Beauvoir House Rises From Destruction

BILOXI (WLOX) -- Hundreds of people went to celebrate the reopening of Beauvoir on Tuesday. The public is once again able to walk through the home that is so much a part of confederate history and South Mississippi tourism.

Almost three years after Hurricane Katrina devastated Beauvoir, Confederate President Jefferson Davis' house has been restored and reopened. The party included music, cake and two 21 gun salutes.

Hundreds honored the life of Jefferson Davis, a man who historians say was a United States congressman, senator, and co-founder of the Smithsonian Institute, just to name a few of his accomplishments.

Kelly Burrow of the National Sons of Confederate Veterans said, "Today we are here to honor a man who is more than the president of the Confederate States of America. As you've heard today, he was a West Point graduate, he was an officer and a general in the United States Army."

Those who had a hand in restoring Beauvoir said they worked to have people see the house as it would have looked through Davis' eyes.

"There are differences with the mansion today than before Katrina," said architect Larry Albert. "Those differences are that we tried to put it back exactly like it was in 1889 when Davis left for New Orleans and never came back."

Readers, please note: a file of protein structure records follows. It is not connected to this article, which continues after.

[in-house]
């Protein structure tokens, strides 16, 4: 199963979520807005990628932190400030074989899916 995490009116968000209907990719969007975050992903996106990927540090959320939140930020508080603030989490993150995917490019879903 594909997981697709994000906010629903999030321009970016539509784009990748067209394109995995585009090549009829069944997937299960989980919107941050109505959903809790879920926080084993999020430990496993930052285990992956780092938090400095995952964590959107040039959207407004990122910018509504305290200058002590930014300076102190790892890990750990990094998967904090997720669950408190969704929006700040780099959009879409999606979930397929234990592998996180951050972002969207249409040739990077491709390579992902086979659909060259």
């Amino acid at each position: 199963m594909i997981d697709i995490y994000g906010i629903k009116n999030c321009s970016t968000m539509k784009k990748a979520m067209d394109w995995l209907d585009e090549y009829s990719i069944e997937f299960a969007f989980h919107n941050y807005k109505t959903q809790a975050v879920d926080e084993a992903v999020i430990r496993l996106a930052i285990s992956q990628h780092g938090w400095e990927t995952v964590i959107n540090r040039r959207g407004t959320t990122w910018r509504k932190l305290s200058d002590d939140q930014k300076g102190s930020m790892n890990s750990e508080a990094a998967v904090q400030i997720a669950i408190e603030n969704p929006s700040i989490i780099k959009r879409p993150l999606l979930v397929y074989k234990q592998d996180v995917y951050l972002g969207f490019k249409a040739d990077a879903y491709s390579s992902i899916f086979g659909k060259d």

Davis' descendants sang happy birthday to their ancestor and thanked the people who helped bring his last home back to its glory.

Bert Hayes-Davis is the great-great grandson of Jefferson Davis.

"We saw the worst. But from the worst, we've got the best," said Hayes-Davis. "We have recreated today a house that will live for hundreds of years before us, representing two things. The national historic monument that it is and the last home to my great-great-grandfather Jefferson Davis. What a birthday present."

Some visitors to the newly opened Beauvoir also expressed awe at Davis' legacy.

"It's his birthday," said James Harris of Magnolia. "I've always respected the man. I love his writings. I think he was a really fantastic man, intellectually and as a statesman."

Merle Hammack worked as tour guide at Beauvoir before Katrina.

"It was a dream come true. We've waited and prayed for it to be open and it is just beautiful. We've had such a wonderful day and a wonderful turnout. I just people will come and enjoy the adventure that's Beauvoir."